Unearthing The Past
The novel is written in both the present day and 1935 in various voices. The past bumps into the present literally as an old village is uncovered during a summer drought. Secrets long hidden are just waiting to be discovered but can the past be unlocked before the rains come?
Guilt is a major theme. It is a heavy burden to carry down the years. Some burdens that we pick up were never meant for us to carry.
Family is important. Without the welfare state in 1935 when tragedy strikes, what do you do? There is a closeness of both family and community in 1935 that seems to be lacking today. We are all so busy leading our own lives, that we fail to see the needs on our doorstep. Extended family was cared for in homes, all abiding under one roof.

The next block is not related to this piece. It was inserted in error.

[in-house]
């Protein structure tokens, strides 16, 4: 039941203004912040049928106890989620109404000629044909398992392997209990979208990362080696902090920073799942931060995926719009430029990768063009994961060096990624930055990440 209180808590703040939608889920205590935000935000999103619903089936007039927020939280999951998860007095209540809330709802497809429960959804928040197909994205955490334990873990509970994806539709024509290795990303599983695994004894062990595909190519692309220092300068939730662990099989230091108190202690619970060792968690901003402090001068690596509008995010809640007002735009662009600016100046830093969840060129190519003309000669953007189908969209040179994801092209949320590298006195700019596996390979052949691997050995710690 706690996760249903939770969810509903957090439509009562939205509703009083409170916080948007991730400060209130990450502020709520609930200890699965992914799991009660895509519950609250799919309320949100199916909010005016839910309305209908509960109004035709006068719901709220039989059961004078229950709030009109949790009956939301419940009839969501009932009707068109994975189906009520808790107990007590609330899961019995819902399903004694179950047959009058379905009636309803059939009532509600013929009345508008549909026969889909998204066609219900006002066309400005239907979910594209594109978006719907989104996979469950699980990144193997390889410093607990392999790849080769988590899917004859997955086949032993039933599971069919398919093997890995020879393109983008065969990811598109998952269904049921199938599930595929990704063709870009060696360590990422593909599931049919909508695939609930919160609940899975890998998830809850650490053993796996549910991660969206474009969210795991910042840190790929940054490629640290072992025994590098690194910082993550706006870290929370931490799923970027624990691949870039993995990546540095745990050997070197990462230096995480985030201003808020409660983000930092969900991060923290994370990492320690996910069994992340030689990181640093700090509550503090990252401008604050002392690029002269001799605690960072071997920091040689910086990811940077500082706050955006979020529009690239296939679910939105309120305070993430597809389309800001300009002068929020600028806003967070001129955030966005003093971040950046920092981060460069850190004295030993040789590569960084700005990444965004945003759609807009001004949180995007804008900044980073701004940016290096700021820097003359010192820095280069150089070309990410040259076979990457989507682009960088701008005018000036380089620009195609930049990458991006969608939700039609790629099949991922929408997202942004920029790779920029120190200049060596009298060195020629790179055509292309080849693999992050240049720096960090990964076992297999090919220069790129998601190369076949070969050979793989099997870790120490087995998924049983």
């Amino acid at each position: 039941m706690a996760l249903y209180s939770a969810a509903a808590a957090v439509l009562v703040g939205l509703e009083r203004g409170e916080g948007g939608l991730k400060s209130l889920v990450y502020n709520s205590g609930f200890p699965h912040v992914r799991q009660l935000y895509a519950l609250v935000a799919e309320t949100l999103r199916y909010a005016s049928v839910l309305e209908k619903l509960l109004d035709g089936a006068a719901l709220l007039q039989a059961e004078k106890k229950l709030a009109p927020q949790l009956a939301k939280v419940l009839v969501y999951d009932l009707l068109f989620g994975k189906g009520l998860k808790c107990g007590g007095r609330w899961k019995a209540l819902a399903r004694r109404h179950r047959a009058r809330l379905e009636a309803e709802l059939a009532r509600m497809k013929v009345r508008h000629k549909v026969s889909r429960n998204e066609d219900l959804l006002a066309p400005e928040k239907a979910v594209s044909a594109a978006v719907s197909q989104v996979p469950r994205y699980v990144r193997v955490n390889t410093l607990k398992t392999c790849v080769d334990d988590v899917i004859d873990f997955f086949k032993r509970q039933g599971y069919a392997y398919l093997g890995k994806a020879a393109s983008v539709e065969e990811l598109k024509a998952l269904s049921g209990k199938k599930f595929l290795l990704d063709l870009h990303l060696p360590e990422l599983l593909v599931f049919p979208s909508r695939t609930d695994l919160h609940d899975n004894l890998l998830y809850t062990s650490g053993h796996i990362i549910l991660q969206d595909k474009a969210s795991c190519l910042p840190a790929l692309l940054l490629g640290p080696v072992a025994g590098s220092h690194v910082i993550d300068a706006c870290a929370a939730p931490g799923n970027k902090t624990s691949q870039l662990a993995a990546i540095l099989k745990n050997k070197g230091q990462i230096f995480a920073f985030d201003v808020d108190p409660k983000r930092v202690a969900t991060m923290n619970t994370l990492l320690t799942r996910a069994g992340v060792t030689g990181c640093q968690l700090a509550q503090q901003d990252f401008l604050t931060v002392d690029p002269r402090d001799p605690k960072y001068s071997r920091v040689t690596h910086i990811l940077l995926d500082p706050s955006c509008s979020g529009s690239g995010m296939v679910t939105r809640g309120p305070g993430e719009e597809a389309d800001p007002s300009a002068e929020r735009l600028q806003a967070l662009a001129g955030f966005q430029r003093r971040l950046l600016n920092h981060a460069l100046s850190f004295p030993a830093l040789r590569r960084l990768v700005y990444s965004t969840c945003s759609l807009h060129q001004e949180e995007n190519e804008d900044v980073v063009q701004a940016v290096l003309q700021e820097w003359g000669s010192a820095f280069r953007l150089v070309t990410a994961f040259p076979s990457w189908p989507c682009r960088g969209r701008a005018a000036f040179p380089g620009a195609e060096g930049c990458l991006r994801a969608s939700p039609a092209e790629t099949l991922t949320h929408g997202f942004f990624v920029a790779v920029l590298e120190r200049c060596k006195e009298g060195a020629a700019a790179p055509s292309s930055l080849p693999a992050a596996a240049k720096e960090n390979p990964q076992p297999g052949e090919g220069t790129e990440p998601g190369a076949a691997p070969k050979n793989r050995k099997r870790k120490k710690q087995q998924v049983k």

Power, money, influence and blackmail can all be found within the pages of the novel. These contrast with a sacrificial love that puts others before self.
Set in the Lake District, with comprehensive descriptions, the landscape comes alive for the reader. Real life locations are used as inspiration for fictional ones.
The characters are a real mix, enabling the reader to ‘experience’ the village personalities. Community was important. Needs of the vulnerable were met. Lives were lived in conjunction with one’s neighbours in contrast to the isolated lives we lead today.
The Drowned Village was a riveting read and I cannot wait for more from Kathleen McGurl. I think The Drowned Village would make a fabulous BBC film – any producers out there please take note.
I received this book for free. A favourable review was not required and all views expressed are my own.